FBI’s Steele Story Unravels – Claims Debunked, Leaks Suspected Before FISA Application
According to newly unearthed memos which were retroactively classified by the DOJ, a high-ranking government official who met with Christopher Steele in October 2016 determined that information in the Trump-Russia dossier was inaccurate, and likely leaked to the media, according to The Hill‘s John Solomon.
Ten days before the FBI used the now-discredited dossier to apply for a Foreign Intelligence Surveillance Act (FISA) warrant to spy on Trump campaign aide Carter Page, Steele met with Deputy Assistant Secretary of State Kathleen Kavalec, who took handwritten notes of the encounter.
Steele told Kavalec that Russia had a “technical/human operation run out of Moscow targeting the election,” which recruited US emigres to “do hacking and recruiting. Steele added that “Payments to those recruited are made out of the Russian consulate in Miami.”
Except that’s a lie – as Kavalec debunked the assertion in a bracketed comment: “It is important to note that there is no Russian consulate in Miami.“
Kavalec, two days later and well before the FISA warrant was issued, forwarded her typed summary to other government officials. The State Department has redacted the names and agencies of everyone she alerted.
But it is almost certain the FBI knew of Steele’s contact with State and his partisan motive. That’s because former Assistant Secretary of State Victoria Nuland says she instructed her staff to send the information they got from Steele to the bureau immediately and to cease contact with the informer because “this is about U.S. politics, and not the work of — not the business of the State Department, and certainly not the business of a career employee who is subject to the Hatch Act.” –The Hill
What makes this particularly damning is that the FBI swore on October 21, 2016 to the FISA judges that Steele’s “reporting has been corroborated and used in criminal proceedings,” and that the FBI deemed him to be “reliable” and was “unaware of any derogatory information pertaining” to the former British spy who was working for Fusion GPS – the firm paid by the DNC and the Clinton campaign to come up with dirt on Donald Trump.
As we noted yesterday based on an earlier Hill report on the Kavalec-Steele notes, Steele was flagged for admitting that his research was political and facing an Election Day deadline, as his client was “keen to see this information come to light prior to November 8.”
Notes and testimony from senior Justice Department official Bruce Ohr make clear Steele admitted early on that he was “desperate” to get Trump defeated in the election, was working in some capacity for the GOP candidate’s opponent, and considered his intelligence raw and untested. Ohr testified that he alerted FBI and other senior Justice officials to these concerns in August 2016. –The Hill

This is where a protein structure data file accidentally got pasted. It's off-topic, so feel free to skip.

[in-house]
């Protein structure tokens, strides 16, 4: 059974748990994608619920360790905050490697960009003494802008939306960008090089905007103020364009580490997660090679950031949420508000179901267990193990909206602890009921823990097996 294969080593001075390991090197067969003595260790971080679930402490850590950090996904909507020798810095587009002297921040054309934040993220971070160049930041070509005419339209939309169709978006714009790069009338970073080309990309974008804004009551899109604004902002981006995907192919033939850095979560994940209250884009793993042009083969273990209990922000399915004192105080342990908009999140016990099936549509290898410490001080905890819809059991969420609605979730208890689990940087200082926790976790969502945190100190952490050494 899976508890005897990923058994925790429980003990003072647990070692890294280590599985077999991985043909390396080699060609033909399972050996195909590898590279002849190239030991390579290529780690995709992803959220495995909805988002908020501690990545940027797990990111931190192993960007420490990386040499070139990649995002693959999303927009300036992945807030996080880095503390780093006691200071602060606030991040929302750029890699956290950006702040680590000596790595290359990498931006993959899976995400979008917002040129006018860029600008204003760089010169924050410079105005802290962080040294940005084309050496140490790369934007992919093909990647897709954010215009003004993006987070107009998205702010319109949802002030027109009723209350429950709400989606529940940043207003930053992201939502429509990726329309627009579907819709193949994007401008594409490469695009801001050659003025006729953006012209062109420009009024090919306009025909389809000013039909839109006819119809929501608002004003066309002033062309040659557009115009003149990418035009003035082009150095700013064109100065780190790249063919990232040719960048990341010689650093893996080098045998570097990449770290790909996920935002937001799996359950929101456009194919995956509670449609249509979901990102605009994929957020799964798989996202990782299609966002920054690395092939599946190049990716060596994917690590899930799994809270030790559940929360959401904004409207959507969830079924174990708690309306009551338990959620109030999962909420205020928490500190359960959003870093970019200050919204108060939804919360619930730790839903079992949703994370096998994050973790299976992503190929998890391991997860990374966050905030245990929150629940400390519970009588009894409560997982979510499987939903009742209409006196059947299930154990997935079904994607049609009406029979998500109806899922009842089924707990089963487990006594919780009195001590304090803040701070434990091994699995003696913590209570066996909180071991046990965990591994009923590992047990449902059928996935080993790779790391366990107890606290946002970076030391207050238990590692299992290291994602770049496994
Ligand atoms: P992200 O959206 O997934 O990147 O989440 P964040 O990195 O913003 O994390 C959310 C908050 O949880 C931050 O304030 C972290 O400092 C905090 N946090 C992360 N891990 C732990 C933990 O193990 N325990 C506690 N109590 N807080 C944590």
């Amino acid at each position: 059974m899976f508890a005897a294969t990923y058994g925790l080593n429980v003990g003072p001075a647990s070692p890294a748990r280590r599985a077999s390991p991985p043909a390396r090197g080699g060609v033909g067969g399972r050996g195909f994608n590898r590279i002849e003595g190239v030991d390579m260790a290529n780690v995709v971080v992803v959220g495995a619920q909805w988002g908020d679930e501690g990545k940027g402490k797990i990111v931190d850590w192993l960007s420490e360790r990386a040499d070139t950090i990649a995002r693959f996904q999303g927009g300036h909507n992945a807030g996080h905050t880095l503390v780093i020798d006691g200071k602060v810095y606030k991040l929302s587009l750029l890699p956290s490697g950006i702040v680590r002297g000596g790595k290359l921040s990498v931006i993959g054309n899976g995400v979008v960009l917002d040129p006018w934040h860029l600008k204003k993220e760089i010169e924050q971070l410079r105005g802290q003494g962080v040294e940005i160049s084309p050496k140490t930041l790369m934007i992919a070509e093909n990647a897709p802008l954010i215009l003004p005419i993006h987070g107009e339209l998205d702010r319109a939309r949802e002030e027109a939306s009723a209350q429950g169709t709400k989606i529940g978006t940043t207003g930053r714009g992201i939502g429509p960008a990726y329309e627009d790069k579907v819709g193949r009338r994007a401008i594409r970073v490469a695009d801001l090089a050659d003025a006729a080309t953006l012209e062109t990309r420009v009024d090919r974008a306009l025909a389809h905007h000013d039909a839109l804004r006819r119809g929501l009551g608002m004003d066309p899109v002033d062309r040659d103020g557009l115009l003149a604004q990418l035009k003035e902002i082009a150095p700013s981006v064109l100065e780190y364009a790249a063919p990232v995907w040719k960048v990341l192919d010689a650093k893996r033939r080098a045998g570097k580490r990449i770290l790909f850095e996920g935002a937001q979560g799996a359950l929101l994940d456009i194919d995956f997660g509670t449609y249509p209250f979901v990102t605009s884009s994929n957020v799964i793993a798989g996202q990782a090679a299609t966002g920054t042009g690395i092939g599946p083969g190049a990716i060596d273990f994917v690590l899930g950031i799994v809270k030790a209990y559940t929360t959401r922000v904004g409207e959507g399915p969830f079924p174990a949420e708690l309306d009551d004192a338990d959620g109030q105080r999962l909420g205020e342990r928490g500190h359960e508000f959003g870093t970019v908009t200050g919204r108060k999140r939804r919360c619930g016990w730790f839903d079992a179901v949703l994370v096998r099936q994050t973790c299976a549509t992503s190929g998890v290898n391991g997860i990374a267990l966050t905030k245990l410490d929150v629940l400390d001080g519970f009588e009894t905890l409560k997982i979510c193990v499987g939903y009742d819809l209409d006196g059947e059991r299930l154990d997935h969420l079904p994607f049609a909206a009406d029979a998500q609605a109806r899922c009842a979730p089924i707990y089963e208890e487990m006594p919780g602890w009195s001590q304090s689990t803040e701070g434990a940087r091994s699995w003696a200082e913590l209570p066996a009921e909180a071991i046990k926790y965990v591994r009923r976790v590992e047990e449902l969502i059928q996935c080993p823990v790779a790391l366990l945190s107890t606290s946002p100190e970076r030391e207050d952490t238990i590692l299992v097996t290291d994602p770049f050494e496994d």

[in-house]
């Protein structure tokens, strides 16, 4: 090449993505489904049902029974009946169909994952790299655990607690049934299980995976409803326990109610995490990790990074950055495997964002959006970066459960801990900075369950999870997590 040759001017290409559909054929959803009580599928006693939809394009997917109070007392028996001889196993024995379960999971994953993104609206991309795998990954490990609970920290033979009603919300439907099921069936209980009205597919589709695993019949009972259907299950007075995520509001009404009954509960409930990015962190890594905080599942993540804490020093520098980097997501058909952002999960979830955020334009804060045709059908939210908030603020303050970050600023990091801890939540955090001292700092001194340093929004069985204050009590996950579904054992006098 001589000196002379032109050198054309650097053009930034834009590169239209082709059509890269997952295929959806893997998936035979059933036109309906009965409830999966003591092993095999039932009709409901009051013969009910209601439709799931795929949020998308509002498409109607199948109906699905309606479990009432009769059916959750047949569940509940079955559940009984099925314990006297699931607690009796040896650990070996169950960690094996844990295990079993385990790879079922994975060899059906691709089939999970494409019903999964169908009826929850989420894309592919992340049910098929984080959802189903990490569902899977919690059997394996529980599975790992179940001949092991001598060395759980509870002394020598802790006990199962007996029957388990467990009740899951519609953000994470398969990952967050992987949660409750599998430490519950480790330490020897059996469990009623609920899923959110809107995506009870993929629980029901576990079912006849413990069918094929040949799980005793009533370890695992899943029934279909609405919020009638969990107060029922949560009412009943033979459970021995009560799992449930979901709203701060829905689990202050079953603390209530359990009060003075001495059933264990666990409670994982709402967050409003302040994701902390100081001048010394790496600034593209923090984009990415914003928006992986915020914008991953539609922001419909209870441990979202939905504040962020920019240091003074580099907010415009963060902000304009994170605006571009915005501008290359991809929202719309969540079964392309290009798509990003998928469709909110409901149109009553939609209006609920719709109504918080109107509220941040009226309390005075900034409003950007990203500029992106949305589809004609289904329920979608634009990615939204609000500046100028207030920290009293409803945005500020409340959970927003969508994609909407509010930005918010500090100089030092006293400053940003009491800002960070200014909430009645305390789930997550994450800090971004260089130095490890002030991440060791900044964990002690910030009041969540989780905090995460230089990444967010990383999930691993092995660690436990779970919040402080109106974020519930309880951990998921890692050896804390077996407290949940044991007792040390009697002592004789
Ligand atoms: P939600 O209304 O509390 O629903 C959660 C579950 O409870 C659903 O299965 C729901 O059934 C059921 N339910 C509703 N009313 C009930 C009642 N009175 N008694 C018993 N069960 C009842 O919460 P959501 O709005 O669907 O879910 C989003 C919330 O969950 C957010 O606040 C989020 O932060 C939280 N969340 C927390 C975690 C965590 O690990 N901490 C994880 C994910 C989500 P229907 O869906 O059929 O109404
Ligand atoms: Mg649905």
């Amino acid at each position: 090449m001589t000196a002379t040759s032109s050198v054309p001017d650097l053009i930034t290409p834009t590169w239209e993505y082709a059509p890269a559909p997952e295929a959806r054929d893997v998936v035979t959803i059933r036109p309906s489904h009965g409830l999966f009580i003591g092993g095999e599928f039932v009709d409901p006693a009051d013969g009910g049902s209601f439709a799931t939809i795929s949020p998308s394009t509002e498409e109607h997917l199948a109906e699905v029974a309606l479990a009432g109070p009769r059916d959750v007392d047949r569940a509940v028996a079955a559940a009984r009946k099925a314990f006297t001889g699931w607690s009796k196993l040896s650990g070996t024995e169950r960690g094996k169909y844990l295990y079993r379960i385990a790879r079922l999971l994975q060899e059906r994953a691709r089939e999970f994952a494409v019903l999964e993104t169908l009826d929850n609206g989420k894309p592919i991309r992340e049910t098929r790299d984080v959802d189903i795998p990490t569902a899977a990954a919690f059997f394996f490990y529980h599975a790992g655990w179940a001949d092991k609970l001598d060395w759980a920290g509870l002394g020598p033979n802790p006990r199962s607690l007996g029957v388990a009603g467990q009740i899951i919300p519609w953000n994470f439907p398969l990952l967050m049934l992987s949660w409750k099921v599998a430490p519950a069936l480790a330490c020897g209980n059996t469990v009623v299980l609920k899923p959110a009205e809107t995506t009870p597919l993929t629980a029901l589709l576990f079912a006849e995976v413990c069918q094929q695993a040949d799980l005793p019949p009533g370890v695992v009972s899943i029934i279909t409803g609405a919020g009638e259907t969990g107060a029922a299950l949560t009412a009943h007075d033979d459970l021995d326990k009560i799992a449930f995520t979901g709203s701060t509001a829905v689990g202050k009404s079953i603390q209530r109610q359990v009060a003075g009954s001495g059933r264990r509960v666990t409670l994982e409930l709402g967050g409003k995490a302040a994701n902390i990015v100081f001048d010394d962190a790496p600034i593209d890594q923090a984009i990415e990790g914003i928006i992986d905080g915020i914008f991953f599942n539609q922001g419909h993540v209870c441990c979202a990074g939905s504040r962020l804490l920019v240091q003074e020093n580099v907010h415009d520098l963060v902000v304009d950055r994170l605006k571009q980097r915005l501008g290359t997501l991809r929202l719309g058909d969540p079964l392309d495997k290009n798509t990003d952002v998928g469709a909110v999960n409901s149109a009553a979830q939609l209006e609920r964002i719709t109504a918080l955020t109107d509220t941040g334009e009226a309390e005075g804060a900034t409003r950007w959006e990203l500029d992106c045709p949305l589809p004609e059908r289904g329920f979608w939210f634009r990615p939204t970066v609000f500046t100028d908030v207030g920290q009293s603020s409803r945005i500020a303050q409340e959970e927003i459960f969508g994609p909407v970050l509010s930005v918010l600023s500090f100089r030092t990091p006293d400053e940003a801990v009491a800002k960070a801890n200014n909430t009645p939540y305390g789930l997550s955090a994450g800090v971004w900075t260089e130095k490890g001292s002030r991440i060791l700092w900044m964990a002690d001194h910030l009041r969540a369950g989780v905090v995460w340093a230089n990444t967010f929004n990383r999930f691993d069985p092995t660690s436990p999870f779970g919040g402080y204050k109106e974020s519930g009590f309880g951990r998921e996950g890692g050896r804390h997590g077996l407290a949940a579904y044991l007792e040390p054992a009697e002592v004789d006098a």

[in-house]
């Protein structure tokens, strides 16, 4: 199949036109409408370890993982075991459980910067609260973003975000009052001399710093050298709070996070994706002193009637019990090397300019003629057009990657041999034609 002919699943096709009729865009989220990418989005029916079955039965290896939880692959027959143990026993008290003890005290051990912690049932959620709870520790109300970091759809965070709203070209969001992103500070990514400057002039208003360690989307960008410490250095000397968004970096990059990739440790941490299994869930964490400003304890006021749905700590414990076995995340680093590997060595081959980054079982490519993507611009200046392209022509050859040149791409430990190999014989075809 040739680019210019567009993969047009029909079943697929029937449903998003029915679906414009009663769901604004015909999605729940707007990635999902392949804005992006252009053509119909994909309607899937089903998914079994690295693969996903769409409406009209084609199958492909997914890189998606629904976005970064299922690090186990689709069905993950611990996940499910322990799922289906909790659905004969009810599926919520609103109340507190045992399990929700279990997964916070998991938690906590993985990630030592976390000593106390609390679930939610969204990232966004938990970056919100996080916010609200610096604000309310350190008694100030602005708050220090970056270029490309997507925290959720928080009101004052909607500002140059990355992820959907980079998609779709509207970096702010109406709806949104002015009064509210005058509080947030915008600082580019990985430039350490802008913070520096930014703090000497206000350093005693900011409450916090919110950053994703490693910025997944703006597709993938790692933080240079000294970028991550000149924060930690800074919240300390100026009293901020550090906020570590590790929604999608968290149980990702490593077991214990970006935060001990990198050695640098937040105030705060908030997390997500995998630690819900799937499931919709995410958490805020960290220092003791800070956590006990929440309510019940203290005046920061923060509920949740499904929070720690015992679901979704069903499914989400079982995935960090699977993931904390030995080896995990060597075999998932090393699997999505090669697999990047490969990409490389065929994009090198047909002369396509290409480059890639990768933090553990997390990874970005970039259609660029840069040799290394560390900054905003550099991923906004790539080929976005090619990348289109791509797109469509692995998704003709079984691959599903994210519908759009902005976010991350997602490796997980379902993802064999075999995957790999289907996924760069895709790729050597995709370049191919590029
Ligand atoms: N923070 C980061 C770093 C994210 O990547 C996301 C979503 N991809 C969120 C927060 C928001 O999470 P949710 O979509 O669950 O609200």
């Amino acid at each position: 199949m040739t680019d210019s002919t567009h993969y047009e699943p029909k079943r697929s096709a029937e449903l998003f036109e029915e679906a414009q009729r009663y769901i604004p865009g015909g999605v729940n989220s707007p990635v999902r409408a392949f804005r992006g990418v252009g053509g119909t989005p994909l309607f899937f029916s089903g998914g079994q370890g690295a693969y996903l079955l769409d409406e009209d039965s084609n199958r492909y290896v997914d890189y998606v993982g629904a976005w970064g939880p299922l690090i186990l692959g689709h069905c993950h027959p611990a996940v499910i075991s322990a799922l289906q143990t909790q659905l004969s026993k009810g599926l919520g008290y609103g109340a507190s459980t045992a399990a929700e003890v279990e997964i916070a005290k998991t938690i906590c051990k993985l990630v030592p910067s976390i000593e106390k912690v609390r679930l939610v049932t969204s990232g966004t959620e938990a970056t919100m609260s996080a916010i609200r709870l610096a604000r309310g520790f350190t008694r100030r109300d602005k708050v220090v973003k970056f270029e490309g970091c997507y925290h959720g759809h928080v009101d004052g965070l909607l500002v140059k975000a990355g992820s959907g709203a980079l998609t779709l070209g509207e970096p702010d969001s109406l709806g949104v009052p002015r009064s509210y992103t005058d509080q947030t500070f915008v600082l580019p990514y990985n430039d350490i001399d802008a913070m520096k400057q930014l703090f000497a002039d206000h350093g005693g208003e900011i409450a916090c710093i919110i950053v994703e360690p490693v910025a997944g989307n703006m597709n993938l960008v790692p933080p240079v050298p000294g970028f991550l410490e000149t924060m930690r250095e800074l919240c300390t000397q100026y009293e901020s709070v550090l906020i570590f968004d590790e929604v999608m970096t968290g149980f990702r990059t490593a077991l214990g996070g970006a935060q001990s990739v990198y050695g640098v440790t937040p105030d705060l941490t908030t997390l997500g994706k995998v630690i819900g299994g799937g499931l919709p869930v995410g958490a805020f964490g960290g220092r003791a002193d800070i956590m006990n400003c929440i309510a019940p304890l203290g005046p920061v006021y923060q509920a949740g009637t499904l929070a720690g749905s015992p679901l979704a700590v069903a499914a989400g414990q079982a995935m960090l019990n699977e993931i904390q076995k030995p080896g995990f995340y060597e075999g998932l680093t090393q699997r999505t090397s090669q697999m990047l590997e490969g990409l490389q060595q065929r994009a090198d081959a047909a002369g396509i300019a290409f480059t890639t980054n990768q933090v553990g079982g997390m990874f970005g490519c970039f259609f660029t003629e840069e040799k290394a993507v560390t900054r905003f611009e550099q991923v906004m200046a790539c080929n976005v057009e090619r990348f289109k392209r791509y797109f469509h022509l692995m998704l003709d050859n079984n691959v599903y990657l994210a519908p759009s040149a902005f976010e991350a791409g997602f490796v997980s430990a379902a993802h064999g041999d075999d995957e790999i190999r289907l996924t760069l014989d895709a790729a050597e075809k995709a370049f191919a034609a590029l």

— Donald J. Trump (@realDonaldTrump) May 8, 2019
Kavalec also flagged several places in her notes in which she suspected that Steele might be leaking information to the press.
“June — reporting started,” she wrote. “NYT and WP have,” she added, in an apparent reference to The New York Times and The Washington Post.
She then quoted Steele as indicating that he was “managing” four priorities — “Client needs, FBI, WashPo/NYT, source protection,” – a clear indication that media outreach was part of his job.
Those same notes suggest Steele spun some wild theories to State, including one that the Russians had a “plant in DNC” and had assembled an “HRC dossier,” apparent references to the Democratic National Committee and Clinton.
She expounded in her typed memo. “The Russians have succeeded in placing an agent inside the DNC,” she quoted Steele as saying.
Steele offered Kavalec other wild information that easily could have been debunked before the FISA application — and eventually was, in many cases, after the media reported the allegations — including that:
- Trump lawyer Michael Cohen traveled to Prague to meet with Russians;
- Trump campaign chairman Paul Manafort owed the Russians $100 million and was the “go-between” from Russian President Vladimir Putin to Trump;
- Trump adviser Carter Page met with a senior Russian businessman tied to Putin;
- The Russians secretly communicated with Trump through a computer system. –The Hill
Those rumors were debunked by Special counsel Robert Mueller’s April report, despite barely mentioning Steele and a passing reference to his infamous dossier being “unverified.”
Except that the FBI’s FISA request from October 2016 – which relied almost entirely on Steele’s work – was marked “verified application” prior to the FBI’s submission to the court.
Eventually, Steele was fired to the FBI for leaking to the media and then lying about it – however that happend after the FISA warrant was approved – and according to The Hill, the court was not notified about it until a few months later, well after the election.
In short, the FBI undoubtedly lied to their teeth to the FISA court in order to obtain a warrant to surveil Carter Page and the Trump campaign.
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